“Education is the best legacy you can give your family”`
Jorge A. Fernández, San Juan, PR
It’s amazing to know that everything I have accomplished began with the phrase, “Education is something that no one can take away from you, sweetie." My father said this to me over a hundred times during my educational journey from preschool to high school. At first I thought it was something that parents are suppose to say like, “Make good choices!” or “Clean your room!” but it was when I arrived to college that I realized this statement was very relevant to me. Because my parents stuck this idea in my head from a very early stage in my life, I decided to work hard in school. Therefore, when I become successful, the people who I will thank the most are my parents.
My name is Mariana Fernández, I was born and raised in Puerto Rico. I am currently a sophomore at Loyola University Maryland, and my majors are International Business and Theatre. My future goals consist on combining the two areas I love, to create an international theatre company, that travels from country to country presenting different plays. Once they perform the shows, the company would donate most of its proceeds to a local charity in the host country. Many people believe my goals are really ambitious, but because I consider myself an optimist who takes challenges head-on; I am excited to tackle this dream. I believe that if you work hard you will be successful, because everything that is worthwhile takes effort to obtain. This “life philosophy” was constructed by the lessons my parents taught me. Both my mother and my father have been present throughout my development as a person, but most importantly as a scholar.
Despite their support, we tend to take for granted most of the wisdom our parents share with us. But suddenly, there comes a time when something clicks in our head that says, “They were right!” There are a lot of crucial things that my parents taught me that made me the woman I am today. The most repetitive lecture I would get every time I didn’t want to do my homework was, “We don’t nag you to study because we like it; we want you to study for yourself." Although at first this seemed like insignificant parental pestering, I later realized the purpose of studying was not to please my parents, but to become a better and more educated person.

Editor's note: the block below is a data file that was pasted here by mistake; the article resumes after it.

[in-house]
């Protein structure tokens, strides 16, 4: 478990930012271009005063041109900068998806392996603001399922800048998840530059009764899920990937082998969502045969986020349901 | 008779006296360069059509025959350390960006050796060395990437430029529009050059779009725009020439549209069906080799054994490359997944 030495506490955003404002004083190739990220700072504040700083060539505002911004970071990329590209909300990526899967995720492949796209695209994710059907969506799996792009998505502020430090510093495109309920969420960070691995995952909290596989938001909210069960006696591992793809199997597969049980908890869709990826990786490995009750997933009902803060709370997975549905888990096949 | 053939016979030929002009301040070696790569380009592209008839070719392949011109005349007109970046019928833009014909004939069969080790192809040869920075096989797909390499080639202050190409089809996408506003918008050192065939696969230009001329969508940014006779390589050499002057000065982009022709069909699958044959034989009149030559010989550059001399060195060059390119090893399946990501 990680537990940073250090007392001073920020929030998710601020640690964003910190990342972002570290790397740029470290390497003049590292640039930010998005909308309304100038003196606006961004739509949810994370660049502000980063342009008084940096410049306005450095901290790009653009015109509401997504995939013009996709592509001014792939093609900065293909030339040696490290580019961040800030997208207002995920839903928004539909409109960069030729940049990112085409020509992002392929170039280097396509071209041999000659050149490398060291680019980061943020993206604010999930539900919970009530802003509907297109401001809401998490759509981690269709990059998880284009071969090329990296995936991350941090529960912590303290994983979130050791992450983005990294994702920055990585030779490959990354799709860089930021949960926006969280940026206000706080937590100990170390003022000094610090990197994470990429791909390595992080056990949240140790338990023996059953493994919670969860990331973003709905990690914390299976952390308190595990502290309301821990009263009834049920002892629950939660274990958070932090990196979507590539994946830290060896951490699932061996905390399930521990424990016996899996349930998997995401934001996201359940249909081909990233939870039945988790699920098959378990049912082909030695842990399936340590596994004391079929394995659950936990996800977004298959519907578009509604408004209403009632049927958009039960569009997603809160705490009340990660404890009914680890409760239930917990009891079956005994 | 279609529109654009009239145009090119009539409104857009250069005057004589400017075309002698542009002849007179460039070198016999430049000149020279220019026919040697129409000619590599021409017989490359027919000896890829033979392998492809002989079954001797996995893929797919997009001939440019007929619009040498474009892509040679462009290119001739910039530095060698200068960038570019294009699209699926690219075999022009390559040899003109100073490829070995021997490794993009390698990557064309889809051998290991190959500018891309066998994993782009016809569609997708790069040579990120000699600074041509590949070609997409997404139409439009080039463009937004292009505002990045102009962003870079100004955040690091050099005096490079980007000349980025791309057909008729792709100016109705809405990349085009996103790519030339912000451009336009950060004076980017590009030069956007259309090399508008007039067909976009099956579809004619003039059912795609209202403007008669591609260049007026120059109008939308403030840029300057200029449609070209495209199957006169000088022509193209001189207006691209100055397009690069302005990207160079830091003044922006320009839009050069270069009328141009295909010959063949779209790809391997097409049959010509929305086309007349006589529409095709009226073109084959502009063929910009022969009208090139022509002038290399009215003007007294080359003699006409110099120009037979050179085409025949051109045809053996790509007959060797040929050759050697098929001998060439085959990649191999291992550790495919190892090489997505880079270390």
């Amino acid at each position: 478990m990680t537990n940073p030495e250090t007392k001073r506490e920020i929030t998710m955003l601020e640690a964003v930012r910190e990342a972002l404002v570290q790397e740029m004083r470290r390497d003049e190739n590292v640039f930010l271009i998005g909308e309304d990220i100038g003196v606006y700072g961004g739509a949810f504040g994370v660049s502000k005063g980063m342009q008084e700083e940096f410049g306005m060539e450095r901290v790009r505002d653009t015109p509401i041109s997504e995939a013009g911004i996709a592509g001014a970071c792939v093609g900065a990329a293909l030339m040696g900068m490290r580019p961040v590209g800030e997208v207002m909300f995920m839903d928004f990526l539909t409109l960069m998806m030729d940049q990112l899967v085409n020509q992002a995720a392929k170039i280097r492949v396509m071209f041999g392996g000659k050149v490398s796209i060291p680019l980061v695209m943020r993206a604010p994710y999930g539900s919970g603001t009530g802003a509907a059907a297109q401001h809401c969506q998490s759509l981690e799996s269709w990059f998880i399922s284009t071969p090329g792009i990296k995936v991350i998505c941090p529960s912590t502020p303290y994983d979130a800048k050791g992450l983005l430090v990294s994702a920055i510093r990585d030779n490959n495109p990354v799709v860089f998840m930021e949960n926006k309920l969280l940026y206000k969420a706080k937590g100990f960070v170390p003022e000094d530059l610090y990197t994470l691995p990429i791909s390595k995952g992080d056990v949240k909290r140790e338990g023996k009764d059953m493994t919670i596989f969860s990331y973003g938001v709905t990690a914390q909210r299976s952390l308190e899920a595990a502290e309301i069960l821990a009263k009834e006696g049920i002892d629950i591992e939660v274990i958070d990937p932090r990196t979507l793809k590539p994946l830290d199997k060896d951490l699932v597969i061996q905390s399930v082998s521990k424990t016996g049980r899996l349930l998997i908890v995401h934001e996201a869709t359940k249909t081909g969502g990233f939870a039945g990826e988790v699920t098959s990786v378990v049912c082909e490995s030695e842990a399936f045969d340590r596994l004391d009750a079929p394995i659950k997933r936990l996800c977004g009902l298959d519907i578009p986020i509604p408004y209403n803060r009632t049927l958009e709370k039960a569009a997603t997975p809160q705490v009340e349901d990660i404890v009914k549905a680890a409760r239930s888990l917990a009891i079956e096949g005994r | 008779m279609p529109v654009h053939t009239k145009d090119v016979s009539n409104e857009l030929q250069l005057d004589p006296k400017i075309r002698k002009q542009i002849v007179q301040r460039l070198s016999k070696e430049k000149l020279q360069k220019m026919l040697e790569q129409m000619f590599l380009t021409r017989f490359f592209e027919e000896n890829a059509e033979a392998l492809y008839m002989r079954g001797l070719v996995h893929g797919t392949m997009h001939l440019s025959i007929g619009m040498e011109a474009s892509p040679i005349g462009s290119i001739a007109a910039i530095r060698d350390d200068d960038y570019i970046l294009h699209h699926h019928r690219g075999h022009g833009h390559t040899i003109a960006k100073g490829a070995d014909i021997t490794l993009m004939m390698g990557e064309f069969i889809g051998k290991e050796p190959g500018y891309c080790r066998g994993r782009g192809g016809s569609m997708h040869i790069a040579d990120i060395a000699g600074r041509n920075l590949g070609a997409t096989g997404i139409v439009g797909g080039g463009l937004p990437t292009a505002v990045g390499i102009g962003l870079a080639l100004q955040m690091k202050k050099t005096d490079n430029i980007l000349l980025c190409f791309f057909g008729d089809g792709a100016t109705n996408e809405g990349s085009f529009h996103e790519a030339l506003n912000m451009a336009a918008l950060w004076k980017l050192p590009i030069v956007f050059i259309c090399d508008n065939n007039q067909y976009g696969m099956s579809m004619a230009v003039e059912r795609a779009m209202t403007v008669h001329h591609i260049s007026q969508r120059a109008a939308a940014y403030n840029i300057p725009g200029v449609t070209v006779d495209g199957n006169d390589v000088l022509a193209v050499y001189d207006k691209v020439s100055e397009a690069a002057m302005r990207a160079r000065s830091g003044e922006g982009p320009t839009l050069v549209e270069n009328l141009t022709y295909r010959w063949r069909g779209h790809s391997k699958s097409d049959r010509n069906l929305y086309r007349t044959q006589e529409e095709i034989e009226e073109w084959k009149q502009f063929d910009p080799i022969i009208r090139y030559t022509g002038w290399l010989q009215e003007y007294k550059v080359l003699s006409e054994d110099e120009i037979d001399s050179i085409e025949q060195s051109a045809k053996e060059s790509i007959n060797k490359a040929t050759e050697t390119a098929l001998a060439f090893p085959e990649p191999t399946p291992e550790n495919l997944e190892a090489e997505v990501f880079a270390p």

Apart from that, my mother and my father emphasized the fact that, to become educated is to “expose yourself to an endless fountain of knowledge that will give you a better understanding of yourself and the world around you” (Fernández). This perspective helped me realize that the thirst for knowledge is one that can never be fulfilled, because the moment you think you’ve satisfied your desire, you settle for mediocrity. The lessons that my parents taught me are the elements that comprise who I am and who I want to become.
Like my mother and father, many parents are aware of the importance of their child’s education. Although most adults are conscious of the significance of learning, some of them do not know how to express the proper support for the development of their kids.
According to the PBS Parents site, to become the proper model for your children you must: “Pay attention to what your child loves," “tune into how your child learns," “practice what your child learns at school," “set aside time to read together," “connect what your child learns, to everyday life," “connect what your child learns, to the world," and “help your child take charge of his learning." It has been proven that if parents play an active role and support their children, their kids are more likely to be successful in the future.
Also, the National Center for Education Statistics discovered that when “parent involvement is low, the classroom mean average (reading score) is 46 points below the national average." Therefore, to guarantee success for children, parents need to get involved and accompany their kids through the educational journey to literacy.
It is also important to take into consideration the social aspect literacy plays in our lives. “Without literacy skills today's adults will struggle to take part in the world around them and fail to reach their full potential as parents, community members, and employees.” Reading and writing are more than just skills necessary for a job; they’re gifts that help us communicate and become a part of society. Therefore, to become an active member of the world, one must become literate, and to become literate, one needs the support of the figures that surround us.
As I look back, I realize the great influence my parents had on my perspective on education and life in general. Not only did they help me value everything I learned, but they also taught me that learning is something that “no one can take away from you.” Because they cared enough, they gave me the most fruitful legacy: the undying thirst for education. We, sons and daughters, do appreciate the time you invest in our education, although we don’t show it often. In the long run children will look back and say the exact thing I say today: Thank you, mom and dad!